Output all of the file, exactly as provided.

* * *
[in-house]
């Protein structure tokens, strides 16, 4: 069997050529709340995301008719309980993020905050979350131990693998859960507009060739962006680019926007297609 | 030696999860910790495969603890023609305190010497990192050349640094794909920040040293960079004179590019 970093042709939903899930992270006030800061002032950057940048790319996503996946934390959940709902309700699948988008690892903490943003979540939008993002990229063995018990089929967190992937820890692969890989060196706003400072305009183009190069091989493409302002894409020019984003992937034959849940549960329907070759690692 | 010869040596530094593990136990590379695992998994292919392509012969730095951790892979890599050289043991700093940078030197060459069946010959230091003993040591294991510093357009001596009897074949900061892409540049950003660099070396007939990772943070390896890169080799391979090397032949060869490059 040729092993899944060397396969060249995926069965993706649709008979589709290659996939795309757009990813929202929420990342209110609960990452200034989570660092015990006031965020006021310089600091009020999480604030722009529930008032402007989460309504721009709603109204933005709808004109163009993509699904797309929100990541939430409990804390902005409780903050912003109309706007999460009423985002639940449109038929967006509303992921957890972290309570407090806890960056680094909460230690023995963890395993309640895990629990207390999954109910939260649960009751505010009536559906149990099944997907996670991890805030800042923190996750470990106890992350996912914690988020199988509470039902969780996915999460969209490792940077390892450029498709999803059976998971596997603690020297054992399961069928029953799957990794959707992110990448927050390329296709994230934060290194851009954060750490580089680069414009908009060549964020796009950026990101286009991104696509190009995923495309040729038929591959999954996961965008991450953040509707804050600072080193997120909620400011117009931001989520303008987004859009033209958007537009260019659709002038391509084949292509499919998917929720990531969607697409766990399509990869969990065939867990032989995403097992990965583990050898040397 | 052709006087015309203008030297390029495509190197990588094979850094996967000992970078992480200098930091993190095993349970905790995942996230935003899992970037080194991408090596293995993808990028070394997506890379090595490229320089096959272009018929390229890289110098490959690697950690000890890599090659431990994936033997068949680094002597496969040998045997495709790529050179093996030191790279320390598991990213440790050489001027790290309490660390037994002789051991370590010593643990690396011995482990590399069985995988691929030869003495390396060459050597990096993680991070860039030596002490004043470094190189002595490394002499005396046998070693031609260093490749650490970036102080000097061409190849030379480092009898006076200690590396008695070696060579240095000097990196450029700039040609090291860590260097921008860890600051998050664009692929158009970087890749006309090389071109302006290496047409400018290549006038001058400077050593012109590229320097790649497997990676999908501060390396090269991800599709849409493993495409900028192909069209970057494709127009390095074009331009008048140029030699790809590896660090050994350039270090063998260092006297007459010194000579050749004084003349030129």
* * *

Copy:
[in-house]
């Protein structure tokens, strides 16, 4: 069997050529709340995301008719309980993020905050979350131990693998859960507009060739962006680019926007297609 | 030696999860910790495969603890023609305190010497990192050349640094794909920040040293960079004179590019 970093042709939903899930992270006030800061002032950057940048790319996503996946934390959940709902309700699948988008690892903490943003979540939008993002990229063995018990089929967190992937820890692969890989060196706003400072305009183009190069091989493409302002894409020019984003992937034959849940549960329907070759690692 | 010869040596530094593990136990590379695992998994292919392509012969730095951790892979890599050289043991700093940078030197060459069946010959230091003993040591294991510093357009001596009897074949900061892409540049950003660099070396007939990772943070390896890169080799391979090397032949060869490059 040729092993899944060397396969060249995926069965993706649709008979589709290659996939795309757009990813929202929420990342209110609960990452200034989570660092015990006031965020006021310089600091009020999480604030722009529930008032402007989460309504721009709603109204933005709808004109163009993509699904797309929100990541939430409990804390902005409780903050912003109309706007999460009423985002639940449109038929967006509303992921957890972290309570407090806890960056680094909460230690023995963890395993309640895990629990207390999954109910939260649960009751505010009536559906149990099944997907996670991890805030800042923190996750470990106890992350996912914690988020199988509470039902969780996915999460969209490792940077390892450029498709999803059976998971596997603690020297054992399961069928029953799957990794959707992110990448927050390329296709994230934060290194851009954060750490580089680069414009908009060549964020796009950026990101286009991104696509190009995923495309040729038929591959999954996961965008991450953040509707804050600072080193997120909620400011117009931001989520303008987004859009033209958007537009260019659709002038391509084949292509499919998917929720990531969607697409766990399509990869969990065939867990032989995403097992990965583990050898040397 | 052709006087015309203008030297390029495509190197990588094979850094996967000992970078992480200098930091993190095993349970905790995942996230935003899992970037080194991408090596293995993808990028070394997506890379090595490229320089096959272009018929390229890289110098490959690697950690000890890599090659431990994936033997068949680094002597496969040998045997495709790529050179093996030191790279320390598991990213440790050489001027790290309490660390037994002789051991370590010593643990690396011995482990590399069985995988691929030869003495390396060459050597990096993680991070860039030596002490004043470094190189002595490394002499005396046998070693031609260093490749650490970036102080000097061409190849030379480092009898006076200690590396008695070696060579240095000097990196450029700039040609090291860590260097921008860890600051998050664009692929158009970087890749006309090389071109302006290496047409400018290549006038001058400077050593012109590229320097790649497997990676999908501060390396090269991800599709849409493993495409900028192909069209970057494709127009390095074009331009008048140029030699790809590896660090050994350039270090063998260092006297007459010194000579050749004084003349030129």